The information provided on this resource page is for informational purposes only and not intended to be legal advice. It is designed to assist our members and other housing providers in understanding COVID-19 and the issues it raises, but it is not intended to address specific circumstances or business situations. For specific legal questions, please consult your legal counsel.


Rent Is Still Due But CDC Issues An Eviction Moratorium

Author: MHA/Wednesday, September 2, 2020/Categories: COVID-19

An Order put forward yesterday by the Centers for Disease Control and Prevention (CDC) effectively stops non-payment evictions for most renters for the remainder of 2020.

The CDC Order specifically notes that it does not apply in any State which has a greater level of public-health protection than that provided under the Order. In Minnesota, Governor Walz’s Executive Order 20-79, which is broader than the CDC Order, still remains in place. Therefore, property managers need only to be in compliance with Executive Order 20-79 while it remains in effect. However, if the Executive Order is lifted or restricted in a manner that would provide less protection for renters than the CDC Order, then the CDC Order would apply until December 31, 2020. The CDC Order is scheduled to become effective on Friday, September 4th.

To reiterate, the CDC Order does not become effective in Minnesota until Executive Order 20-79 is lifted or restricted but below are additional details on the CDC Order.

The CDC Eviction Moratorium applies to all residential rental properties, but the Order does not relieve the obligation to pay rent and nothing prohibits the charging or collecting of fees, penalties, or interest as a result of the failure to make payment on a timely basis.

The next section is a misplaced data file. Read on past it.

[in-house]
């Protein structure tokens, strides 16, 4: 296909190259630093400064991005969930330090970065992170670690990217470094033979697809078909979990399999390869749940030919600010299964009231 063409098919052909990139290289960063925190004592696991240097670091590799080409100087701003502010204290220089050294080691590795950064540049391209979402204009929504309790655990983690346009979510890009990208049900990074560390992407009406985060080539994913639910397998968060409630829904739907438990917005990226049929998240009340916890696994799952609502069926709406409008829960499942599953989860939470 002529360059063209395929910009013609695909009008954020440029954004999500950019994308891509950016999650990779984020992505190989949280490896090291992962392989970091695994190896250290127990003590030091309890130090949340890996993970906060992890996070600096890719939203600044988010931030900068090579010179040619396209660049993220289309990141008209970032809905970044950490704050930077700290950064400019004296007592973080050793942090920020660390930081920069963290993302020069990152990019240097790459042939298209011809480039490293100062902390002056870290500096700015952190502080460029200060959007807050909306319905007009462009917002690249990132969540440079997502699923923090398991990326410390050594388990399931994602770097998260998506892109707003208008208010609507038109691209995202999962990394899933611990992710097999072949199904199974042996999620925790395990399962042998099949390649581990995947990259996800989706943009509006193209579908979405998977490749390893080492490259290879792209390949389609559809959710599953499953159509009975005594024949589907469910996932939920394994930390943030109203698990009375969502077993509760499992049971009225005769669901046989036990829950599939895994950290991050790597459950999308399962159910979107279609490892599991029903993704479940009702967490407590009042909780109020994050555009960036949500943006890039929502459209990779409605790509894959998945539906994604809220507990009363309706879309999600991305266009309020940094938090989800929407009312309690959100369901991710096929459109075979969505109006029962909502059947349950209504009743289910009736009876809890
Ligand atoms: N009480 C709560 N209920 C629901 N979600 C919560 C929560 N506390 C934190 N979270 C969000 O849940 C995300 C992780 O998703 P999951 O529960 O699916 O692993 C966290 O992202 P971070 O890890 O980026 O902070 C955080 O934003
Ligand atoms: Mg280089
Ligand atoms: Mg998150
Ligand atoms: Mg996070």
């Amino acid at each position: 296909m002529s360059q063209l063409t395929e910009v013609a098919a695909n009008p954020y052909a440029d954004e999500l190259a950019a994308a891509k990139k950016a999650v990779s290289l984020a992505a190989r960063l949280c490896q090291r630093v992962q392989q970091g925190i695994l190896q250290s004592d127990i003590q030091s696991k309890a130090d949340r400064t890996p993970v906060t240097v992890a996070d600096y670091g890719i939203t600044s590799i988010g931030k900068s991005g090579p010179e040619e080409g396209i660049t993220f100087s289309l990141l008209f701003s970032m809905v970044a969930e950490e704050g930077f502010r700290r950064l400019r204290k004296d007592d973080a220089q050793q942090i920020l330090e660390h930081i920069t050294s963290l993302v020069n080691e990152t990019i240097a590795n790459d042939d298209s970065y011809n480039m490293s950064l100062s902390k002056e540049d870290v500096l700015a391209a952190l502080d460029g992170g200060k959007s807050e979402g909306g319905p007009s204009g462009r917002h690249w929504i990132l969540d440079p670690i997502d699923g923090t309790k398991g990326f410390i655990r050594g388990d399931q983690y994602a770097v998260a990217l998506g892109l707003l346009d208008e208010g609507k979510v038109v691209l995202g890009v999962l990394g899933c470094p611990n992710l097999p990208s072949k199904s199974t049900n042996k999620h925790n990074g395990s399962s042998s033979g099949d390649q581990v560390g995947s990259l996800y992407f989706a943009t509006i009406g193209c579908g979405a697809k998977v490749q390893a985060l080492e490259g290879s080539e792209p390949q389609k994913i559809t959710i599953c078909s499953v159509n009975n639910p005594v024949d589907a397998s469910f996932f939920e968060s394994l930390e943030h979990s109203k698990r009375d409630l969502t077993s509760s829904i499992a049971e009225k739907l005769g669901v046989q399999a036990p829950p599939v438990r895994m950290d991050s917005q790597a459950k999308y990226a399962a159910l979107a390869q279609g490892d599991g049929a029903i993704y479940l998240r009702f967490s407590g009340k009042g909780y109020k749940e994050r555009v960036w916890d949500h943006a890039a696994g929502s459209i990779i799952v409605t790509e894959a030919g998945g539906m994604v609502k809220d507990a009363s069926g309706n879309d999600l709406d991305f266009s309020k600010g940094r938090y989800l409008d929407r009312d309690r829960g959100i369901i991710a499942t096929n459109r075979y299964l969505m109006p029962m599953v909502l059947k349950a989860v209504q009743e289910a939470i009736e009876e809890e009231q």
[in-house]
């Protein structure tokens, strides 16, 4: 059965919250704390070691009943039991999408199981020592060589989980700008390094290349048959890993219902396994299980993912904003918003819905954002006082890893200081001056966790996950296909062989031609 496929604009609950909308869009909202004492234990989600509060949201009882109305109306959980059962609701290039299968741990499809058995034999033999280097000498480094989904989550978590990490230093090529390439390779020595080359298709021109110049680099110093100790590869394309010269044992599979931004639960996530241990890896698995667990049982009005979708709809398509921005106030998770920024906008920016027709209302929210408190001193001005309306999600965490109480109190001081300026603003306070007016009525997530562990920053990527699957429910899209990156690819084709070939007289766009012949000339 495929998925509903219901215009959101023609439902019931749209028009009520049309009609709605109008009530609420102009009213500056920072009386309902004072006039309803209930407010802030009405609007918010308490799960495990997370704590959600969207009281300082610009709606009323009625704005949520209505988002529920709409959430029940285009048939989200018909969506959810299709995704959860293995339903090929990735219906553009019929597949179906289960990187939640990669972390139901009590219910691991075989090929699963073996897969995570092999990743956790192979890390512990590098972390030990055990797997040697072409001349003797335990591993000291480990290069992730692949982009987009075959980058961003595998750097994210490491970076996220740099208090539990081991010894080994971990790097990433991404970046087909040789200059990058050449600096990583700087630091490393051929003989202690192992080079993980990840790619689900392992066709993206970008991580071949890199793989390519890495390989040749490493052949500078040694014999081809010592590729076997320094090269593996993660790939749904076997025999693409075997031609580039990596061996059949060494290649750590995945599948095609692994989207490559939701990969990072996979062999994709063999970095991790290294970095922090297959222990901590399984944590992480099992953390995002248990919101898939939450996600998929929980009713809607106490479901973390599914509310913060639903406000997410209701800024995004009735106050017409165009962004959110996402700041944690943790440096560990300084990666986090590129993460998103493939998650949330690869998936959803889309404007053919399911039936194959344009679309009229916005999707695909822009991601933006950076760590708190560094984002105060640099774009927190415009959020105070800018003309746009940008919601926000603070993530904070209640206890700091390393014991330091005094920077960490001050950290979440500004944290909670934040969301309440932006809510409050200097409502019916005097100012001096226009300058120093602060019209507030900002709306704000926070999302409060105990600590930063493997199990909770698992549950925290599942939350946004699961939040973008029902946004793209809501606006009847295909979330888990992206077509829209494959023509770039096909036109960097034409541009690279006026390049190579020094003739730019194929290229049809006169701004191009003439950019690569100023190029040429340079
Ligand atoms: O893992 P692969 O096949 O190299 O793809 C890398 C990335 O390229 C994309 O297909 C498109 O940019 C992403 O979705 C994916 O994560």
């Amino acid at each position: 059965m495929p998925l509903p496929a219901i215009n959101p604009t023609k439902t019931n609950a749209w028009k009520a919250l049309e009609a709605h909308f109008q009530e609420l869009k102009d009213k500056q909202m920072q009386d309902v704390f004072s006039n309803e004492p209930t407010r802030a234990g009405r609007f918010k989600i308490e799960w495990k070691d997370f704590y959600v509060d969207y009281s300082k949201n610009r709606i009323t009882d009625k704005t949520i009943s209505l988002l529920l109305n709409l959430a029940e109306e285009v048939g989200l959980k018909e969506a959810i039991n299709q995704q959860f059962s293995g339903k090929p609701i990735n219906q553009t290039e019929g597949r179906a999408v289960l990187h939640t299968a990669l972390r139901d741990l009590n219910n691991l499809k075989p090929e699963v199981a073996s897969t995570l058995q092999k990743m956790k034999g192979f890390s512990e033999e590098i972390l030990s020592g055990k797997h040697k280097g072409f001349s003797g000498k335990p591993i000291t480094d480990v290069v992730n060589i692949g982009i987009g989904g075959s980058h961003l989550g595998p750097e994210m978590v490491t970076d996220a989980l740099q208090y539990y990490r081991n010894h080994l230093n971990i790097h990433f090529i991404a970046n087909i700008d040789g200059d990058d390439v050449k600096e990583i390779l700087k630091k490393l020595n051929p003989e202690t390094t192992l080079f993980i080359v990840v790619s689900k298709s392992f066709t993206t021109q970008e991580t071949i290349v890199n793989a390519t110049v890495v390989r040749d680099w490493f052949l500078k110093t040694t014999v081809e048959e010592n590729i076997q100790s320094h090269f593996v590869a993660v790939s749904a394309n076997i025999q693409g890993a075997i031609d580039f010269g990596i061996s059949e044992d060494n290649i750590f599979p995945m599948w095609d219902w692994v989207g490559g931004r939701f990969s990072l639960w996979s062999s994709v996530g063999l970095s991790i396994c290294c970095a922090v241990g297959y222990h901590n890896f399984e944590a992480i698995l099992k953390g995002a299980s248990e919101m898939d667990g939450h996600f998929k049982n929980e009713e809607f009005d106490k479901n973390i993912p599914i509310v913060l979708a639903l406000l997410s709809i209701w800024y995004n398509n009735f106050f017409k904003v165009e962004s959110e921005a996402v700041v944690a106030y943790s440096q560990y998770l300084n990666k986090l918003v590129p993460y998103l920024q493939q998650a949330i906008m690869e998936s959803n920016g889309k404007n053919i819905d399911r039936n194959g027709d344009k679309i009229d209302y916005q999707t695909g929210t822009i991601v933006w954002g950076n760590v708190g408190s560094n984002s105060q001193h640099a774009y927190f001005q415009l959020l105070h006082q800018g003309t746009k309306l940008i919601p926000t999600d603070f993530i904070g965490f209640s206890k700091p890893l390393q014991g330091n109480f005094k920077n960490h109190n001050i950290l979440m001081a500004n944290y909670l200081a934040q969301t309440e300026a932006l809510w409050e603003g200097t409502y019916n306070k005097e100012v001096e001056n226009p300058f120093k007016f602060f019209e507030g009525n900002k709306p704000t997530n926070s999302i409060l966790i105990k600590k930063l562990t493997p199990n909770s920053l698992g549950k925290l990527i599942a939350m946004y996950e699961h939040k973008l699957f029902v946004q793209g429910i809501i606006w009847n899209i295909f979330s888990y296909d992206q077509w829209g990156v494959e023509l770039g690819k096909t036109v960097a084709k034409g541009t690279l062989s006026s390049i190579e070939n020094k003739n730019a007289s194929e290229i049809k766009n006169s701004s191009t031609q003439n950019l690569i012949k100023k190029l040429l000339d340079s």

Further guidance will be forthcoming as we gain clarification and details on how the process will work should a resident seek to exercise their rights under the CDC Order.

As we currently understand the Order, residents must meet the following criteria and provide to their property manager an executed copy of a detailed Declaration form attesting to the following:

  1. The individual has used best efforts to obtain all available government assistance for rent or housing;
  2. The individual either
    1. Expects to earn no more than $99,000 in annual income for Calendar Year 2020 (or no more than $198,000 if filing a joint return);
    2. Was not required to report any income in 2019 to the IRS; or
    3. Received an Economic Impact Payment (stimulus check) pursuant to the CARES Act
  3. The individual is unable to pay the full rent or make a full housing payment due to substantial loss of household income, loss of compensable hours of work or wages, a lay-off, or extraordinary out-of-pocket medical expenses;
  4. The individual is using best efforts to make timely partial payments that are as close to the full payment as the individual’s circumstances may permit; and
  5. Eviction would likely render the individual homeless.

The CDC Order does not preclude evictions based on a resident:

  1. Engaging in criminal activity while on the premises;
  2. Threatening the health or safety of other residents;
  3. Damaging or posing an immediate and significant risk of damage to property
  4. Violating any applicable building code, health ordinance, or similar regulation relating to health and safety; or
  5. Violating any other contractual obligation, other than the timely payment of rent.

An Order put forward yesterday by the Centers for Disease Control and Prevention (CDC) effectively stops non-payment evictions for most renters for the remainder of 2020.


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